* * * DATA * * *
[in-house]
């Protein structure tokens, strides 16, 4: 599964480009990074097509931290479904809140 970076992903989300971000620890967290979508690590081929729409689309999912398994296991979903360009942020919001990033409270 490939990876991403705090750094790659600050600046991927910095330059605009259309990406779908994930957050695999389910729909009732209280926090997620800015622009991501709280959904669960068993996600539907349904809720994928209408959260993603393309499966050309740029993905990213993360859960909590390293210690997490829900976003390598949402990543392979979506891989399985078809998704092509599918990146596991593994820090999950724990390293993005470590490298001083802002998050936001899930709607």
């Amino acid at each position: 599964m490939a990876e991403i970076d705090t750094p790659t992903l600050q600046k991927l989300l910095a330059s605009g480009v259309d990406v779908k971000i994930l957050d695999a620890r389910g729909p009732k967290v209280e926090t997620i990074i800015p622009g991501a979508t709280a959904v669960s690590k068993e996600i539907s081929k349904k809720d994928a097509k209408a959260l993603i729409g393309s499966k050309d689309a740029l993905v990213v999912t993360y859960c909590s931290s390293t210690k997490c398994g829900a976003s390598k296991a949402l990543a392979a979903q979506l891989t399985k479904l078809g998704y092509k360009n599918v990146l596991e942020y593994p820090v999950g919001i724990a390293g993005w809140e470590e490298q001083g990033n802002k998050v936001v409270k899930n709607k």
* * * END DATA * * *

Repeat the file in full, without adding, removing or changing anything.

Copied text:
[in-house]
């Protein structure tokens, strides 16, 4: 599964480009990074097509931290479904809140 970076992903989300971000620890967290979508690590081929729409689309999912398994296991979903360009942020919001990033409270 490939990876991403705090750094790659600050600046991927910095330059605009259309990406779908994930957050695999389910729909009732209280926090997620800015622009991501709280959904669960068993996600539907349904809720994928209408959260993603393309499966050309740029993905990213993360859960909590390293210690997490829900976003390598949402990543392979979506891989399985078809998704092509599918990146596991593994820090999950724990390293993005470590490298001083802002998050936001899930709607």
């Amino acid at each position: 599964m490939a990876e991403i970076d705090t750094p790659t992903l600050q600046k991927l989300l910095a330059s605009g480009v259309d990406v779908k971000i994930l957050d695999a620890r389910g729909p009732k967290v209280e926090t997620i990074i800015p622009g991501a979508t709280a959904v669960s690590k068993e996600i539907s081929k349904k809720d994928a097509k209408a959260l993603i729409g393309s499966k050309d689309a740029l993905v990213v999912t993360y859960c909590s931290s390293t210690k997490c398994g829900a976003s390598k296991a949402l990543a392979a979903q979506l891989t399985k479904l078809g998704y092509k360009n599918v990146l596991e942020y593994p820090v999950g919001i724990a390293g993005w809140e470590e490298q001083g990033n802002k998050v936001v409270k899930n709607k």